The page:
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we will shut down your phone and security and computer, just do it. jonathan: you are sounding european i've got to say. tom: what is a holiday, two weeks? jonathan: two weeks i think consecutive should be forced on everyone. if you get paid leave without a doubt. tom: right now maria tadeo in brussels with us for the interview with ukraine foreign minister. maria, what did we learn in the interview? what was the distinction that mattered? >> there are two things he made clear. they were disappointed by the fact they didn't get the treatment sweden and finland cat when it comes to nato and the past hope is joining european union. the other takeaway is the peace talks with russia are over. they had been on the phone for
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weeks but now if you listen, he made it clear we don't want any type of cease-fire. what we want is a big victory. making it clear to russia do not try again. lisa: we had the idea of and sweden joining nato. how significant is this and were looking for in terms of response from putin? >> this is a watershed moment for finland and sweden. if any of us have been asked to get with the potential of these countries join, two months ago it would've been no. this is a huge u-turn in their policy. they say this is a security threat and they are prepared to act. a lot of european officials are skeptical about the spread they see the mass, this is very well prepared and they were very nato
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compatible. they are ready to go. the expectation is by the end of june, this will get clear. there is a veto that's unhappy about sweden. overall, everyone i asked tells me by the end of june it's a done deal. jonathan: we've seen opec meetings last from 10 to 15 minutes, what is the relationship between this administration, other partners in the gulf and what they're going to do about the energy situation. >> today, the united states is trying to show a massive show strength in this relationship and try and fortify at. you've seen the high list of officials making their way. the new leader after the death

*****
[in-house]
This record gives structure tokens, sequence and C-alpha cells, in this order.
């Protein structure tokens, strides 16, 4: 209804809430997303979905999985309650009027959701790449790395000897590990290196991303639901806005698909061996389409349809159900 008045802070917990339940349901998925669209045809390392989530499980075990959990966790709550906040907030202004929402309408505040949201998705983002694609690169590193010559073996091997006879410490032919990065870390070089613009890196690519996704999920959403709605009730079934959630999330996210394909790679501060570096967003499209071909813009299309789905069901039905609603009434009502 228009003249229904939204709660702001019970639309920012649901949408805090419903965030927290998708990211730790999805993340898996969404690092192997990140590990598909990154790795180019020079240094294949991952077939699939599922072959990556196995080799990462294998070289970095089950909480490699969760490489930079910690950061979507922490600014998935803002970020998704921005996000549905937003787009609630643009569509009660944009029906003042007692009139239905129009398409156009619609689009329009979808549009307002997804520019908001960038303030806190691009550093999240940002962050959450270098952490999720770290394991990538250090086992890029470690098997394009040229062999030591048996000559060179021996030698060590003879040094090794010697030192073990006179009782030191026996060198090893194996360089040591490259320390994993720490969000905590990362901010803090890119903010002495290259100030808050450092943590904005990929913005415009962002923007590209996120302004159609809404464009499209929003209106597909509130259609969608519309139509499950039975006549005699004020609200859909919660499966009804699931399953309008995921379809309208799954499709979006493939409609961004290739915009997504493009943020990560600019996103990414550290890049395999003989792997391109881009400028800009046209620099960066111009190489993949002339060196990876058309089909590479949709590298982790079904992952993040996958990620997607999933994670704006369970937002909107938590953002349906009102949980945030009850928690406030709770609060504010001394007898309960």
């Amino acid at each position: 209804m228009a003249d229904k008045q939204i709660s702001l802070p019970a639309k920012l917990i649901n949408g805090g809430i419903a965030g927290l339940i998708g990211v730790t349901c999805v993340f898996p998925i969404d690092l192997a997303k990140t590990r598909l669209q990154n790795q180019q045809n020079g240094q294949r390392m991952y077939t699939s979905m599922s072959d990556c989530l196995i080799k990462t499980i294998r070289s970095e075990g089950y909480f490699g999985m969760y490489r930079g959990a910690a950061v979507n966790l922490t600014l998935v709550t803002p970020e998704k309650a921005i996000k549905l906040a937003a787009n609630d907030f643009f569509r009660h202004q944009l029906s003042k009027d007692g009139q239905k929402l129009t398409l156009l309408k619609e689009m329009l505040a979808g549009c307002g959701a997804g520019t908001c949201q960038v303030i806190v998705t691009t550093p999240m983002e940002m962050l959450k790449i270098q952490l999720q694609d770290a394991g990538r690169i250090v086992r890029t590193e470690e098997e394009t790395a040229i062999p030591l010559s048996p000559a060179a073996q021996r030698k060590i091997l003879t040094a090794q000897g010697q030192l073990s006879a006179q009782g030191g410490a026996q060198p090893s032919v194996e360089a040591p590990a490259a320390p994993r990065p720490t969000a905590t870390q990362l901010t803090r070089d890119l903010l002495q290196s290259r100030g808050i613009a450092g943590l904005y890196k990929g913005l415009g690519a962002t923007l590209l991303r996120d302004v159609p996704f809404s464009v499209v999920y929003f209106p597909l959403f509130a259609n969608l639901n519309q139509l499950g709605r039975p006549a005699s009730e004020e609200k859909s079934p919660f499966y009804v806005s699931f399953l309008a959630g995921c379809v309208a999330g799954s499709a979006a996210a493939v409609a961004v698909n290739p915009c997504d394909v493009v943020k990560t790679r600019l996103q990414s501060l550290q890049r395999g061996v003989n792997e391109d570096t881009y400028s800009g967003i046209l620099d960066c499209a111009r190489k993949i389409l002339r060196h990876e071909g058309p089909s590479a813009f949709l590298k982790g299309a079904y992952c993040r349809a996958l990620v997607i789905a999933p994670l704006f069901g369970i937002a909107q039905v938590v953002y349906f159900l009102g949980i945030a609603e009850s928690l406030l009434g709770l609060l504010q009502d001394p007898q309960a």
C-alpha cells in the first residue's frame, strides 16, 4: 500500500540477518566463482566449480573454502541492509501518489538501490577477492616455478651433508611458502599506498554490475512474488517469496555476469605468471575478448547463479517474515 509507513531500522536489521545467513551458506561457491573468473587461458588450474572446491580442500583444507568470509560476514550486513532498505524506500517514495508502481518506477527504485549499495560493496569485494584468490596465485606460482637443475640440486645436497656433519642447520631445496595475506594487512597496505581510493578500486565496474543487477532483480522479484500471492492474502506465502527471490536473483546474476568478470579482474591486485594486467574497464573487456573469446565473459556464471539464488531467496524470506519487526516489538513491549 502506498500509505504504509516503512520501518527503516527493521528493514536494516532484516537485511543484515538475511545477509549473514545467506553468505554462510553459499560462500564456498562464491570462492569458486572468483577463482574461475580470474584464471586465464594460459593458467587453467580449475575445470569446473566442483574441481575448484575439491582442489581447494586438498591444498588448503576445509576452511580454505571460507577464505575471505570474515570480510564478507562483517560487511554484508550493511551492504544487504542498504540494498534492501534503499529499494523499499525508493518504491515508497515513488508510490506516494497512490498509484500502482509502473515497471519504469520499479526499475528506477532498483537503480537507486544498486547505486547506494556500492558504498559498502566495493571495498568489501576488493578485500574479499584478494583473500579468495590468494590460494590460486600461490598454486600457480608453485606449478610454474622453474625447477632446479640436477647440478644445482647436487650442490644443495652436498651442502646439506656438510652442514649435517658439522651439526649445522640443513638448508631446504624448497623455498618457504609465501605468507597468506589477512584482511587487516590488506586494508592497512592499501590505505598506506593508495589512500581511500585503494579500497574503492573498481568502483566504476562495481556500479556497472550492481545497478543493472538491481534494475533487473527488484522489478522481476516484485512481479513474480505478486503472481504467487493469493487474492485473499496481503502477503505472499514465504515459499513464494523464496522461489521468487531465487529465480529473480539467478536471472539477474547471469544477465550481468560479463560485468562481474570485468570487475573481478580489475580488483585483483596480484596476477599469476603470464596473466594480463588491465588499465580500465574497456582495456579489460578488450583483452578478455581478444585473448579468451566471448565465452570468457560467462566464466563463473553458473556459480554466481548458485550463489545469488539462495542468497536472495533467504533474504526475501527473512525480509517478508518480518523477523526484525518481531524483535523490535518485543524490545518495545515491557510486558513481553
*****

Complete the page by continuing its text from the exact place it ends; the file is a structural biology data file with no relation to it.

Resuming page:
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of his late half-brother. with the vice president leading the investigation. dusty delegation. on top of that we have the secretary of defense, climate envoy john kerry, the list goes on. u.s. official said to me about strengthening the relationship. this comes at a specific time in this administration. the golf had -- gulf had security issues. they did not want washington reentering at the same time the u.s. is asking for something. so far the kingdom and the uae with their capacity are snubbing them. jonathan: she is not on vacation just be very clear. >> it looks like a vacation. jonathan: she is not on